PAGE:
In the beginning, people gave David too much credit for the kingdoms improvements and this did not sit well with God. People choose to ignore that David was there as a custodian and not as his own instrument. However, the balance was achieved when David took advantage of Bathsheba the wife of his most loyal solider Uriah. After he is summoned by Nathan the prophet, David acknowledges his misdoings and a balance that God is looking for is achieved. This story draws even more sense today in a generation where leaders often forget the superiority of the Lord almighty and that they are just but custodians of his people (McMahon 9). This greatly benefits the church of today and their leaders.
After David, the kingdom of Israelites altogether started collapsing due to poor leadership. Their downfall was eminent after stronger nations like Babylon started emerging. They took them into exile and the beautiful city built by David collapsed. Around this period of time, very many developments in the Hebrew culture changed. Political, social, and cultural changes took place in their daily lives. Even in exile for many years, there was still hope that God would come to their aid and take charge of the situation as he always did. Over this period, the people of Israel are more aware of God’s greatness (McMahon 11). They understand that their destiny is in the hands of God and since he made so many promises to them, they would still get liberated for a second time. They believed that God would never get back on his word. Throughout the years, God continued to bless Israel with his blessings even despite their wayward ways. All these attributes and more made foundations of today’s church stronger.
In the New Testament, Jesus the son of God was born to remind the Israelites that he would never forget them. It was a time when the Israelites were again under the rule of the romans and many had lost hope. Even after his birth, many found it hard to shake themselves out of their misery and instead of rejoicing for his coming, they rejected and abused him. This was again history repeating itself, nevertheless, Jesus still died for our sins (McMahon 16). It depicts God and his son as ever patient, forgiving, and understanding. However, the New Testament is mostly focused on exalting God and understanding his rightful place. The miracles that Jesus performs are a manifestation of his power. In this scenario, Jesus always gives the acclamation to God. John the Baptist acknowledges Gods greatness when he says that a more powerful man is yet to come (McMahon 12). Episode with Soul’s blindness continues to showcase this character.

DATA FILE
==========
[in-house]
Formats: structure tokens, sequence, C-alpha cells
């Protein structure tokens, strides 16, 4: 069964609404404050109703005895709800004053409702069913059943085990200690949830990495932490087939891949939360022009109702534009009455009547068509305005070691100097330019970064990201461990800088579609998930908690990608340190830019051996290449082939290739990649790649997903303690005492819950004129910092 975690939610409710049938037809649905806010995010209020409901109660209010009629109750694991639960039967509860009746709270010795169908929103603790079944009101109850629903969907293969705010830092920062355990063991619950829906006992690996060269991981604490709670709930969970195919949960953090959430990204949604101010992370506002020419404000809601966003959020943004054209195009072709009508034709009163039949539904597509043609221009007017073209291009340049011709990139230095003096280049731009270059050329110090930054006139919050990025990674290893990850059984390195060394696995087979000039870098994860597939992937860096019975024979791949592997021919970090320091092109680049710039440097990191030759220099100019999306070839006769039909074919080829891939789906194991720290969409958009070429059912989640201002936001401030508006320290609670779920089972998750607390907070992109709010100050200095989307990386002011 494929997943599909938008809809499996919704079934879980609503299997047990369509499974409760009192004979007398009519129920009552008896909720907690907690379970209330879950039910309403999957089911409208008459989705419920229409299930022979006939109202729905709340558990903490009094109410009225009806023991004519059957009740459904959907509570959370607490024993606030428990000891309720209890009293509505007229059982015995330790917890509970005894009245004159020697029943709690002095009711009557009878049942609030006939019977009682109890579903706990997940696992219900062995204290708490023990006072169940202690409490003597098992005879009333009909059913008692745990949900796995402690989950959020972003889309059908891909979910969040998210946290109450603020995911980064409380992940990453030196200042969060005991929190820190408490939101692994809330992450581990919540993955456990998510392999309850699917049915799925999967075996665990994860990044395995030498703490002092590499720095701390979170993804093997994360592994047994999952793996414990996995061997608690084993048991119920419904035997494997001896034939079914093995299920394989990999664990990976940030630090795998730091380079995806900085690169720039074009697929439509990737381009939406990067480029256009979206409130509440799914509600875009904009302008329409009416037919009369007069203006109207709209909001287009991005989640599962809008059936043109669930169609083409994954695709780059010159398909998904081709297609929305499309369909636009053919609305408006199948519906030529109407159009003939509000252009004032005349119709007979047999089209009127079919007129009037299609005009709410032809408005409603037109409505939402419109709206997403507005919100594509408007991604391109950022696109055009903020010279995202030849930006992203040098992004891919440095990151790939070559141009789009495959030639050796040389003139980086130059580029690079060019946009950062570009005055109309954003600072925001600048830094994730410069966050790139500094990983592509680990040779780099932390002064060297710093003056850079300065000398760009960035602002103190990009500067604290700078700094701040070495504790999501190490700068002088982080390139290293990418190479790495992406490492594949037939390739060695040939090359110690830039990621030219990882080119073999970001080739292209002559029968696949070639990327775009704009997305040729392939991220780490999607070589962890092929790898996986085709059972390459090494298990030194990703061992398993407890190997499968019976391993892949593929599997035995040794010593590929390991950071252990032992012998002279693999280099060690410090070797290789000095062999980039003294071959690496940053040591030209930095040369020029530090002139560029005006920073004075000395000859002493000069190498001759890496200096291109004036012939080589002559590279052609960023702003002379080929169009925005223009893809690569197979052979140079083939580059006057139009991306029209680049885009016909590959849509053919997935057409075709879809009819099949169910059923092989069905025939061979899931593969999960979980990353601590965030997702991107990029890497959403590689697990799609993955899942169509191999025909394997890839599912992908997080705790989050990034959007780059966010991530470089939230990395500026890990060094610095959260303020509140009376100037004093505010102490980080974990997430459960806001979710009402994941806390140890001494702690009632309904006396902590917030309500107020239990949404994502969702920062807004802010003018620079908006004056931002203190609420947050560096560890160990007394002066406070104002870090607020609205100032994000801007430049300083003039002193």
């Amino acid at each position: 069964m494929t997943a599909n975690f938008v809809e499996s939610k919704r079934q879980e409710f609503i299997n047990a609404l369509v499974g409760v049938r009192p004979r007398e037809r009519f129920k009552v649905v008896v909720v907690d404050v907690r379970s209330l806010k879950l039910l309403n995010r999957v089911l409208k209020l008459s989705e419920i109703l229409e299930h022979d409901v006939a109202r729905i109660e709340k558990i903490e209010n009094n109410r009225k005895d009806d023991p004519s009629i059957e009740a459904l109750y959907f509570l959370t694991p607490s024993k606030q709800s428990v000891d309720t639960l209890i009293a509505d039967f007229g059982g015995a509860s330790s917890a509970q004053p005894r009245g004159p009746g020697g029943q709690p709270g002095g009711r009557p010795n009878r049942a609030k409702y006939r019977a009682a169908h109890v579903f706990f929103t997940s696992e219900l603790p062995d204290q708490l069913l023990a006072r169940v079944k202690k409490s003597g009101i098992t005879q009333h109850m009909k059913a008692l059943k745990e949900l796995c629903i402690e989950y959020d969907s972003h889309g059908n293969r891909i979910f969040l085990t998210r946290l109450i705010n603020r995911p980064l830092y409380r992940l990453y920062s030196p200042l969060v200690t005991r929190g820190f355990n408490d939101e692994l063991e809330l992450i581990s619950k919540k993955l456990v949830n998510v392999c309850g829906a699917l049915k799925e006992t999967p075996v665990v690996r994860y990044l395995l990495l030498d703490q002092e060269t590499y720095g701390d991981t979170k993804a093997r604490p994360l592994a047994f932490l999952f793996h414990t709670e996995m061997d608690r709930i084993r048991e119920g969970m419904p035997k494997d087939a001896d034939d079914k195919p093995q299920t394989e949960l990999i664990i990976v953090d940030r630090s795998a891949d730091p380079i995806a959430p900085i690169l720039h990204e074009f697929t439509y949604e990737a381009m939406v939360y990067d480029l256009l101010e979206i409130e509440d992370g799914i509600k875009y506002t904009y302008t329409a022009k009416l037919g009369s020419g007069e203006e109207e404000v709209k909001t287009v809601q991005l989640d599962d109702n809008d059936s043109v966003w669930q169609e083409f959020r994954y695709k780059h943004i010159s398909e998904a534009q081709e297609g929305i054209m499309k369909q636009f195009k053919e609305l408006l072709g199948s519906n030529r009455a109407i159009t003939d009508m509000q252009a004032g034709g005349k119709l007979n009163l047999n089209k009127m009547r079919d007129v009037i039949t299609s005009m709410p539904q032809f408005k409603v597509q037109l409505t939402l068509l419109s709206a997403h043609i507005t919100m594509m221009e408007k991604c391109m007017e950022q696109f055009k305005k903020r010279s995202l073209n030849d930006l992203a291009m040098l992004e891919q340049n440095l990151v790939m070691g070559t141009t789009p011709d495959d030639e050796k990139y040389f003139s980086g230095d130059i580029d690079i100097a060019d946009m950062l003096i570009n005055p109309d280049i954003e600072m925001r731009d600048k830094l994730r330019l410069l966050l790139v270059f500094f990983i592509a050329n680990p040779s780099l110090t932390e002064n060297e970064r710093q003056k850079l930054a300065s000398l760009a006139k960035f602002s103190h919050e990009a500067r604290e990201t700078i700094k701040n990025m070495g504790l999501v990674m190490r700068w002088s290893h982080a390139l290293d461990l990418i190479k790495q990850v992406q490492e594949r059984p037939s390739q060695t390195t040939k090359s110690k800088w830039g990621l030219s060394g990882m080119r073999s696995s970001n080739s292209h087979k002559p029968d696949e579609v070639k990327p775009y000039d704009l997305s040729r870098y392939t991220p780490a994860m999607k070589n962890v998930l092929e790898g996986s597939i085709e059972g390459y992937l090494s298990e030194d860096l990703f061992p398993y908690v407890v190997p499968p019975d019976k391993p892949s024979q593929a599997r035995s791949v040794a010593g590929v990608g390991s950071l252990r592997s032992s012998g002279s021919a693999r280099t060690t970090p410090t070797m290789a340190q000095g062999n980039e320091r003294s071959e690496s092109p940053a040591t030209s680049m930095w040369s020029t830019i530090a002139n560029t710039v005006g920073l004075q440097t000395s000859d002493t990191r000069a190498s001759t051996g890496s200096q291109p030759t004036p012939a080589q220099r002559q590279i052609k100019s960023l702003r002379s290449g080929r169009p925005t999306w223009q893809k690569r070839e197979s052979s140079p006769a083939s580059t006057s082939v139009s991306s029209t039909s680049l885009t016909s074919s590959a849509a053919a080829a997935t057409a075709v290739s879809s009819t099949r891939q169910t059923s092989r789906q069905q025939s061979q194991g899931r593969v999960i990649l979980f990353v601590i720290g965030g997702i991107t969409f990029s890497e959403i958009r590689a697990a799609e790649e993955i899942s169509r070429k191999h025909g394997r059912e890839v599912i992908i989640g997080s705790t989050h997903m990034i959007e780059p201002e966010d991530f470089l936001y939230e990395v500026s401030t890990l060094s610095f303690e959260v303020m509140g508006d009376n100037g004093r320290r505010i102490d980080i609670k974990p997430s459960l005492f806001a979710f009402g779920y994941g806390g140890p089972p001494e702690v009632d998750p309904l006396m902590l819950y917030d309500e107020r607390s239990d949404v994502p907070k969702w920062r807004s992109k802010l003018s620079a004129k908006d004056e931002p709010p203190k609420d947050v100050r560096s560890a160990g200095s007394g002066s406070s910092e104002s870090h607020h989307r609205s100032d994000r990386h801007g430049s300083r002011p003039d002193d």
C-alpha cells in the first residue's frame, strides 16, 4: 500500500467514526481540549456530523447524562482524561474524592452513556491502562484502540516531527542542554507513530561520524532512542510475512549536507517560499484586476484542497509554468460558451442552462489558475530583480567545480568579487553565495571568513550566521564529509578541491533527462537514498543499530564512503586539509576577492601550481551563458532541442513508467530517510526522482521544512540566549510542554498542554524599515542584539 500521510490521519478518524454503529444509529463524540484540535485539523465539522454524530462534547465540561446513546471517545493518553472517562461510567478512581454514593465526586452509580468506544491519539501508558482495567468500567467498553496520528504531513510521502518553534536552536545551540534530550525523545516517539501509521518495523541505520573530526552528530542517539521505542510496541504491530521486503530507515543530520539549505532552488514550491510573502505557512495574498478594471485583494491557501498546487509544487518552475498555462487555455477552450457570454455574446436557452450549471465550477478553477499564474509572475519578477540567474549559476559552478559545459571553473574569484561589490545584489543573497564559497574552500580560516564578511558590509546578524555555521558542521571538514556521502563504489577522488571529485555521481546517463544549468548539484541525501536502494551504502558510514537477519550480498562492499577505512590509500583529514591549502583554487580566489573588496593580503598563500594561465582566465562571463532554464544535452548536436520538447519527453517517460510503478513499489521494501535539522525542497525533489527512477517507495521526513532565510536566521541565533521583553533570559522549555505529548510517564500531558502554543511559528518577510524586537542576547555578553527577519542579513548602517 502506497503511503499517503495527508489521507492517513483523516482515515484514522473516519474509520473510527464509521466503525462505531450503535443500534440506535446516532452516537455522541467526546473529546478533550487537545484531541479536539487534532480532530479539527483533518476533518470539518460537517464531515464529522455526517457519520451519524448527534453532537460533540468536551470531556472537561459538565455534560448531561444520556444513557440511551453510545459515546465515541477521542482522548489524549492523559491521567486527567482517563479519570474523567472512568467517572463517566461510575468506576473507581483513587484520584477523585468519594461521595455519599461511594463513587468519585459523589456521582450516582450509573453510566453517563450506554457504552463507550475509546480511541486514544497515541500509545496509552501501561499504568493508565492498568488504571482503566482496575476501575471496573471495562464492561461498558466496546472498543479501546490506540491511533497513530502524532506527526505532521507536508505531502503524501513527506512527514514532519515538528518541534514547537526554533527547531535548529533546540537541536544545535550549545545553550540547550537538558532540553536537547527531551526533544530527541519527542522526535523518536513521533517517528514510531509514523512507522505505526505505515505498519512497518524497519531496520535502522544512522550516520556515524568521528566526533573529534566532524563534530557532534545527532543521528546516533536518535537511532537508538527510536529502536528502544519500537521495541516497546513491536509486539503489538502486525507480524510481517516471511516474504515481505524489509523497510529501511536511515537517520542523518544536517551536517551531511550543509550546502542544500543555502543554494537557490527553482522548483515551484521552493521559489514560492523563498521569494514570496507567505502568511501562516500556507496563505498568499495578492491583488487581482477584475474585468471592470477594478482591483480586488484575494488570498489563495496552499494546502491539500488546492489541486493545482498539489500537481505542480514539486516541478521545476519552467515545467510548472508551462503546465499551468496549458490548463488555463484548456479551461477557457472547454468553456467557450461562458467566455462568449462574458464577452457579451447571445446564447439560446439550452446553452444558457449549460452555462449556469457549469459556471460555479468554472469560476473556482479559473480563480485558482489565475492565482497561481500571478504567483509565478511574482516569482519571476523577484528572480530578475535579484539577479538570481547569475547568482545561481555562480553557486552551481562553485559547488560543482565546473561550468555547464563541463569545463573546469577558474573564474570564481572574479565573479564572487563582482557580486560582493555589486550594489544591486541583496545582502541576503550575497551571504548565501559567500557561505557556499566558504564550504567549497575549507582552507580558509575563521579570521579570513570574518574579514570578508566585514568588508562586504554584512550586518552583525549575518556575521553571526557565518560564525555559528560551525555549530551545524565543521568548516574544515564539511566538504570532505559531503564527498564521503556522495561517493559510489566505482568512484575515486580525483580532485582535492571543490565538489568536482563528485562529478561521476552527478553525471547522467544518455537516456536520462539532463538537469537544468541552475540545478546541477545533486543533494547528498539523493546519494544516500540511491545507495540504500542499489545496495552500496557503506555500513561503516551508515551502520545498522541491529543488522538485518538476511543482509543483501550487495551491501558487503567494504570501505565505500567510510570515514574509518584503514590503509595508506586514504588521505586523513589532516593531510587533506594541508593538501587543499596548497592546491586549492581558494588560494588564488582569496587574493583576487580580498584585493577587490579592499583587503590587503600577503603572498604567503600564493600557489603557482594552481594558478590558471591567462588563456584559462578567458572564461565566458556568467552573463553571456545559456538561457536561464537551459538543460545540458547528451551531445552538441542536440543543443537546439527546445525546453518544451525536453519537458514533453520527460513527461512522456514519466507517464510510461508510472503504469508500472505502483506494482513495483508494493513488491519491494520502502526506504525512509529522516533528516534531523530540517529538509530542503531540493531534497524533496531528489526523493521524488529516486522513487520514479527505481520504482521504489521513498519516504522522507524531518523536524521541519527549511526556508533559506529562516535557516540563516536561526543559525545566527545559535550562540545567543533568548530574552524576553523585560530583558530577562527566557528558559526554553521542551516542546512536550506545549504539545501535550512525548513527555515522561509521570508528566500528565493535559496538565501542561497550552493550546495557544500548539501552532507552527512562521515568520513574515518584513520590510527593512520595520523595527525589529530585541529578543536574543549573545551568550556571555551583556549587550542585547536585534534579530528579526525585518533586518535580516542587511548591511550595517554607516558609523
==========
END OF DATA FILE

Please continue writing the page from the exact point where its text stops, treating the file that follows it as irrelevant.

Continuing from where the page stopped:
This book by McMahon is quite comprehensive of the events that took place in laying the foundation of the Christian church. Even though the chapter is really spread out throughout the Bible, I agree with his approach as well as arguments. In the beginning of the chapter, the writer promises to focus on the New Testament but broadens throughout the bible. Nevertheless, the broad approach enables readers to understand the history of the expected characters and works of Jesus throughout the New Testament.
In conclusion, Jesus is the foundation of the Christian church. The question raised in the first paragraph of the chapters visiting the issue of ‘what would Jesus do?’ tends to be answered in the end of the chapter. It is not an issue of moral doings but serene understanding forged by humility and deep understanding. This is the only way one would understand WWJD concept (McMahon 5). All the characterization that God shows to the Israelites are relevant to the topic in the fact that the traditional sense of the Israelites makes us as modern Christians understand God better. It is in his actions and promises that we today have such trust and faith in him. In addition, these testaments make us understand the compassion is Christ to die for everyone at the cross. It was not merely an accident but an orchestrated plan right from the day Adam and Eve ate the forbidden fruit. This reading aims to help us understand the great qualities of Christ that which we must try to follow as Christians.
McMahon, Christopher. Called Together: An Introduction to Ecclesiology. Minnesota: Anselm Academic, 2010. Print.